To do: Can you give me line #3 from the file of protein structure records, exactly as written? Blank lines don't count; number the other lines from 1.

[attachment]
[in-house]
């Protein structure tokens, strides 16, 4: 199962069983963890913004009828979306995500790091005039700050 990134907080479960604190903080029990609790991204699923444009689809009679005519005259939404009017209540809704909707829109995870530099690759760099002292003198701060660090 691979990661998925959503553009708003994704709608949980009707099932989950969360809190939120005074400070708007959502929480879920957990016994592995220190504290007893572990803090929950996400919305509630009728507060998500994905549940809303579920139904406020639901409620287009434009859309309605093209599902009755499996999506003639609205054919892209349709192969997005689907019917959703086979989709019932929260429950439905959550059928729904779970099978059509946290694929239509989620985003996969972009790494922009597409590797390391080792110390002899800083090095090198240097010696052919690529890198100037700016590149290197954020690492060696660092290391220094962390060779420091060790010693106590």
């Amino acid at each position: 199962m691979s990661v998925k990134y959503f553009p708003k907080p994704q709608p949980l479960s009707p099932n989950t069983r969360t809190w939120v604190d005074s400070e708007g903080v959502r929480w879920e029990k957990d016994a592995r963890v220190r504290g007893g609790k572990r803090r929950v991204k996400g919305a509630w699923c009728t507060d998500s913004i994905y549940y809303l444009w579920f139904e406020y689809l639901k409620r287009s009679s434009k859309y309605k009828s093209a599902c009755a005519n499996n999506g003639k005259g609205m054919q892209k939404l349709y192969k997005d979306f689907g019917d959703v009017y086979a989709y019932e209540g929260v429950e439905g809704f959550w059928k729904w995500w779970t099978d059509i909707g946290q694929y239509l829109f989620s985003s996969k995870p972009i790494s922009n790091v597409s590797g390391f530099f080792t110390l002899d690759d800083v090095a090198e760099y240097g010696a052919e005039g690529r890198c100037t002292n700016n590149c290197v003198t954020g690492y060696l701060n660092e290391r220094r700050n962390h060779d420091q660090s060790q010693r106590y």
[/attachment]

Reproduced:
């Amino acid at each position: 199962m691979s990661v998925k990134y959503f553009p708003k907080p994704q709608p949980l479960s009707p099932n989950t069983r969360t809190w939120v604190d005074s400070e708007g903080v959502r929480w879920e029990k957990d016994a592995r963890v220190r504290g007893g609790k572990r803090r929950v991204k996400g919305a509630w699923c009728t507060d998500s913004i994905y549940y809303l444009w579920f139904e406020y689809l639901k409620r287009s009679s434009k859309y309605k009828s093209a599902c009755a005519n499996n999506g003639k005259g609205m054919q892209k939404l349709y192969k997005d979306f689907g019917d959703v009017y086979a989709y019932e209540g929260v429950e439905g809704f959550w059928k729904w995500w779970t099978d059509i909707g946290q694929y239509l829109f989620s985003s996969k995870p972009i790494s922009n790091v597409s590797g390391f530099f080792t110390l002899d690759d800083v090095a090198e760099y240097g010696a052919e005039g690529r890198c100037t002292n700016n590149c290197v003198t954020g690492y060696l701060n660092e290391r220094r700050n962390h060779d420091q660090s060790q010693r106590y």